Interrogative Adverbs – Examples

Adverbs are words used regularly while forming a sentence. They belong to the eight parts of speech in English grammar and are a group of words that help us convey a complete idea precisely with additional information.

Adverbs have divisions in themselves. Different types of adverbs perform different functions that help us modify and qualify a sentence with unique senses. In this post, we will focus on one such division of adverbs known as interrogative adverbs. As the name suggests, we can figure out that these are the type of adverbs used to interrogate something in a sentence.

However, this type includes words that ask different questions pertaining to time, place, reason, and manner. So, let us get into a detailed discussion to know them thoroughly.

What are interrogative adverbs?

We know adverbs change and modify a verb by adding more meaning to it. When such an adverb is placed in a sentence to interrogate or ask a question concerning something, they are said to be interrogative adverbs.

Interrogative adverbs are words like why, when, where, and how. So, whenever we use an interrogative adverb, we always inquire or question about a particular something present in the sentence.

This type of adverbs is generally used at the beginning of a sentence. The sentence begins with a question, and the next word following it is always a verb. This means we must always invert the subject with the verb in a sentence when an interrogative adverb is present. These are then answered with prepositional phrases or sentences.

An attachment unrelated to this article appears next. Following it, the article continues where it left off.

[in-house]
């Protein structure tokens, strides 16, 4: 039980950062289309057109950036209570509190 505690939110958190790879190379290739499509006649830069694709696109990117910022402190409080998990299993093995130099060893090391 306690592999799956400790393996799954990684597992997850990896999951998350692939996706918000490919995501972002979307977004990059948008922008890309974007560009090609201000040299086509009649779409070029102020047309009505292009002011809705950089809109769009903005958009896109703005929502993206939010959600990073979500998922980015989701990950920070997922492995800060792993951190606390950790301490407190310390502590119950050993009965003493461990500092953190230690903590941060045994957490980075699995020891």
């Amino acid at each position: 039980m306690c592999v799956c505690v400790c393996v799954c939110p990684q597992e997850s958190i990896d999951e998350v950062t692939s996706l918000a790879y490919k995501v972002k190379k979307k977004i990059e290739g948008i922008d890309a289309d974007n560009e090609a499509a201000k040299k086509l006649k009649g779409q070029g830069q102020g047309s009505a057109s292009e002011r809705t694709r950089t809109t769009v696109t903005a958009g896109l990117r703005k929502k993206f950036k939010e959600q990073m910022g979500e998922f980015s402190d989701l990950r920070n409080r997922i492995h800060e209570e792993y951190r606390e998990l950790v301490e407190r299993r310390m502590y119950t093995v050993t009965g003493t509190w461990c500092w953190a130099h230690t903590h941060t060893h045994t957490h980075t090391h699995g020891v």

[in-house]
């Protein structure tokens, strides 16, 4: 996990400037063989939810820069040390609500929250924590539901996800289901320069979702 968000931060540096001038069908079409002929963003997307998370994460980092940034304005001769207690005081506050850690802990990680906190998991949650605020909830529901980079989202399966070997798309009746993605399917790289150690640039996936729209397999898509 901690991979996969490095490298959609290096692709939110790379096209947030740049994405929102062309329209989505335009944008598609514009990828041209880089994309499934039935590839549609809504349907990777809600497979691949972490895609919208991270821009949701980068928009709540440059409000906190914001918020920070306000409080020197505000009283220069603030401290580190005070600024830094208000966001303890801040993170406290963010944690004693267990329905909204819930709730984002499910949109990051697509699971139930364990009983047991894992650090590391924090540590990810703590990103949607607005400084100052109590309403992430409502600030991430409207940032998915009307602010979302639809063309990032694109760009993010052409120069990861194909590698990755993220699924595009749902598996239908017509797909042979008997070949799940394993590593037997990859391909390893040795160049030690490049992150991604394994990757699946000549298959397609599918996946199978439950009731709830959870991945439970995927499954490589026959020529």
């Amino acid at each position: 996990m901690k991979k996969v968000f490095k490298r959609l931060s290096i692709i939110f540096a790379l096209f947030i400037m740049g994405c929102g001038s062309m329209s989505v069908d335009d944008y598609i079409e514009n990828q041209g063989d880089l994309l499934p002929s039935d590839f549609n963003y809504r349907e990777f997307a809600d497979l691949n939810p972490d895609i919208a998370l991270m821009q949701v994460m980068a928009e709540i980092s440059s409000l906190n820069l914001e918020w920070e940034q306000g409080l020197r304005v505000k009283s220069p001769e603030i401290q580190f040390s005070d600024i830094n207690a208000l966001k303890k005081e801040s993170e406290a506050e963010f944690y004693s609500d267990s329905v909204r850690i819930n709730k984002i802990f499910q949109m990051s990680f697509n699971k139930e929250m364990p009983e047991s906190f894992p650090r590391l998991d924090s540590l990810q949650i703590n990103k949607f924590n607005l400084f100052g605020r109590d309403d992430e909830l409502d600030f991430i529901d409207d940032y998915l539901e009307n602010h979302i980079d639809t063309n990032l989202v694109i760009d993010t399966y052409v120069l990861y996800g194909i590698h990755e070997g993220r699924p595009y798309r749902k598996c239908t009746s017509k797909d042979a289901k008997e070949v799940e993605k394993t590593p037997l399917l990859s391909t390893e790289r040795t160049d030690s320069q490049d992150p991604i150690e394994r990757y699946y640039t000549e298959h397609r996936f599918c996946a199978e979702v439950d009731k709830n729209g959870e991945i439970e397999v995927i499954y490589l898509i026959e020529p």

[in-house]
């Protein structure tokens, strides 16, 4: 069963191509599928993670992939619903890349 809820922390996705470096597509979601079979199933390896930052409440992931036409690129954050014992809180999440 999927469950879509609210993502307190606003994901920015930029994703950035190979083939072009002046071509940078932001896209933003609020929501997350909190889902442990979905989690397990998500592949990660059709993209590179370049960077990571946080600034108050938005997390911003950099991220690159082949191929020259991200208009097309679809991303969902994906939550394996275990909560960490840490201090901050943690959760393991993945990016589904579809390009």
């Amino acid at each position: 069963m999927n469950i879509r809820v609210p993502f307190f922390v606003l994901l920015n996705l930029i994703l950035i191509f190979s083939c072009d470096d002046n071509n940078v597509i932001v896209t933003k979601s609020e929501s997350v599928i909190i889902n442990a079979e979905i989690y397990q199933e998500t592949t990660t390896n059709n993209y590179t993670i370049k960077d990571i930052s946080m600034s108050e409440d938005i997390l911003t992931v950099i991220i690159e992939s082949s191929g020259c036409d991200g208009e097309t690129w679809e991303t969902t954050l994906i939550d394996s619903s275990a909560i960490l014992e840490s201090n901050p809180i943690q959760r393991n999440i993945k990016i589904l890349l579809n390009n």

Let us look at some examples.

  • Why are you running?
  • Where is my bag?
  • When are you leaving?

As we can see, the interrogative adverbs ask questions in the sentences, and the format of adverb+verb+subject is constant. It is also to notice that the verbs following an interrogative adverb are mostly auxiliary or helping verbs.

Usage of interrogative verbs

As mentioned earlier, interrogative adverbs are a specific group of words used to ask different types of questions pertaining to time, place, manner, and reasons. We will now discuss them in detail.

Interrogative adverbs of time

When an adverb is used in a sentence to ask questions related to time, it is said to be an interrogative adverb of time. “When” is the main adverb used to ask time-related matters. However, the adverb “how” is also very often used in this category.

  • When will the exam start?
  • How long will this practice be?

Interrogative adverbs of place

When an adverb is used in a sentence to ask questions relating to a place or location, it is said to be an interrogative adverb of place. “Where” is the main adverb of place.

  • Where is my pen?
  • Where did you go?

Interrogative adverbs of reason

When an adverb is used to ask questions concerning the reason why something happened, it is said to be an interrogative adverb of reason. The word “Why” is the main interrogative adverb of reason.

  • Why are you playing now?
  • Why is your pant dirty?

Interrogative adverbs of manner

When we use an adverb word to ask about the manner of the occurrence of a verb, it is said to be an interrogative adverb of manner. “How” is mainly used as this type of adverb. However, “how” is a tricky word. It has many other uses as well, such as inquiring about the amount, quantity, and degree of something.

  • How can you do that?
  • How many chocolates are left?

These are the basic uses of interrogative adverbs, and as we can notice, they all ask questions in different contexts.

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